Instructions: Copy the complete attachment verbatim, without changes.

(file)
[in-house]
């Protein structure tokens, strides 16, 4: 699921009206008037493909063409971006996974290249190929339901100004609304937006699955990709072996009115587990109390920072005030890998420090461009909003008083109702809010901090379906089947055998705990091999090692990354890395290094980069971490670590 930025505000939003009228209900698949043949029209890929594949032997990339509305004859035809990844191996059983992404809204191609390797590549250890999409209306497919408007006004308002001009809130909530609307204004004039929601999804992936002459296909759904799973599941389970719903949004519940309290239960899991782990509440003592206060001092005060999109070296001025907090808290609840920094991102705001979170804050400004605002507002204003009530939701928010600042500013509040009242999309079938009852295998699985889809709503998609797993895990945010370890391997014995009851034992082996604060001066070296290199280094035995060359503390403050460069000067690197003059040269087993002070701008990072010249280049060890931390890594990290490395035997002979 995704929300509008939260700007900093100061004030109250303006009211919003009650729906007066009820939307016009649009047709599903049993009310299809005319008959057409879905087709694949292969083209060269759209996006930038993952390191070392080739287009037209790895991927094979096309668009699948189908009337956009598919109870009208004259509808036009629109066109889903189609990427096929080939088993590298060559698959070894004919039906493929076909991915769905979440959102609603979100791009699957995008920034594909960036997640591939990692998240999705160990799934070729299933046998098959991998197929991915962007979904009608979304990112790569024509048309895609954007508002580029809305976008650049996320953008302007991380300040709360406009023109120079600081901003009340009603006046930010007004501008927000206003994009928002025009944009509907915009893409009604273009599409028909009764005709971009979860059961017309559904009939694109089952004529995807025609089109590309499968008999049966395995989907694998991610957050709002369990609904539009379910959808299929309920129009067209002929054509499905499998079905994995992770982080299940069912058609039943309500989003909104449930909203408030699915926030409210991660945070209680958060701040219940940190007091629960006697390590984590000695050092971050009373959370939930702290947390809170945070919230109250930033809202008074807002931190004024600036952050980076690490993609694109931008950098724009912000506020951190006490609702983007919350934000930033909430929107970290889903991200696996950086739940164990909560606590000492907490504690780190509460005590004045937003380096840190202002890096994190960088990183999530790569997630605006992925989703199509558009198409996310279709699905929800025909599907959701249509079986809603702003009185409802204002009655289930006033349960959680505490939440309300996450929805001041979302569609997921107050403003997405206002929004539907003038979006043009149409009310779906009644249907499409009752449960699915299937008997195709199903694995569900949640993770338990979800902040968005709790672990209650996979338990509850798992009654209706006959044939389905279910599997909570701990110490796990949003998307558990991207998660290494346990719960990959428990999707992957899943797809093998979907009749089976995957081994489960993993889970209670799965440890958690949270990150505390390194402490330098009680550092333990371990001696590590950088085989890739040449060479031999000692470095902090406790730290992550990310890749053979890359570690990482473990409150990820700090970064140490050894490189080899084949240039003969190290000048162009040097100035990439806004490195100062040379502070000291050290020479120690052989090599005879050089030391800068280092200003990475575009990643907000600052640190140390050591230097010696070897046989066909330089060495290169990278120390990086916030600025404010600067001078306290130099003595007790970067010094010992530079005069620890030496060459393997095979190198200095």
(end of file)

[in-house]
């Protein structure tokens, strides 16, 4: 699921009206008037493909063409971006996974290249190929339901100004609304937006699955990709072996009115587990109390920072005030890998420090461009909003008083109702809010901090379906089947055998705990091999090692990354890395290094980069971490670590 930025505000939003009228209900698949043949029209890929594949032997990339509305004859035809990844191996059983992404809204191609390797590549250890999409209306497919408007006004308002001009809130909530609307204004004039929601999804992936002459296909759904799973599941389970719903949004519940309290239960899991782990509440003592206060001092005060999109070296001025907090808290609840920094991102705001979170804050400004605002507002204003009530939701928010600042500013509040009242999309079938009852295998699985889809709503998609797993895990945010370890391997014995009851034992082996604060001066070296290199280094035995060359503390403050460069000067690197003059040269087993002070701008990072010249280049060890931390890594990290490395035997002979 995704929300509008939260700007900093100061004030109250303006009211919003009650729906007066009820939307016009649009047709599903049993009310299809005319008959057409879905087709694949292969083209060269759209996006930038993952390191070392080739287009037209790895991927094979096309668009699948189908009337956009598919109870009208004259509808036009629109066109889903189609990427096929080939088993590298060559698959070894004919039906493929076909991915769905979440959102609603979100791009699957995008920034594909960036997640591939990692998240999705160990799934070729299933046998098959991998197929991915962007979904009608979304990112790569024509048309895609954007508002580029809305976008650049996320953008302007991380300040709360406009023109120079600081901003009340009603006046930010007004501008927000206003994009928002025009944009509907915009893409009604273009599409028909009764005709971009979860059961017309559904009939694109089952004529995807025609089109590309499968008999049966395995989907694998991610957050709002369990609904539009379910959808299929309920129009067209002929054509499905499998079905994995992770982080299940069912058609039943309500989003909104449930909203408030699915926030409210991660945070209680958060701040219940940190007091629960006697390590984590000695050092971050009373959370939930702290947390809170945070919230109250930033809202008074807002931190004024600036952050980076690490993609694109931008950098724009912000506020951190006490609702983007919350934000930033909430929107970290889903991200696996950086739940164990909560606590000492907490504690780190509460005590004045937003380096840190202002890096994190960088990183999530790569997630605006992925989703199509558009198409996310279709699905929800025909599907959701249509079986809603702003009185409802204002009655289930006033349960959680505490939440309300996450929805001041979302569609997921107050403003997405206002929004539907003038979006043009149409009310779906009644249907499409009752449960699915299937008997195709199903694995569900949640993770338990979800902040968005709790672990209650996979338990509850798992009654209706006959044939389905279910599997909570701990110490796990949003998307558990991207998660290494346990719960990959428990999707992957899943797809093998979907009749089976995957081994489960993993889970209670799965440890958690949270990150505390390194402490330098009680550092333990371990001696590590950088085989890739040449060479031999000692470095902090406790730290992550990310890749053979890359570690990482473990409150990820700090970064140490050894490189080899084949240039003969190290000048162009040097100035990439806004490195100062040379502070000291050290020479120690052989090599005879050089030391800068280092200003990475575009990643907000600052640190140390050591230097010696070897046989066909330089060495290169990278120390990086916030600025404010600067001078306290130099003595007790970067010094010992530079005069620890030496060459393997095979190198200095």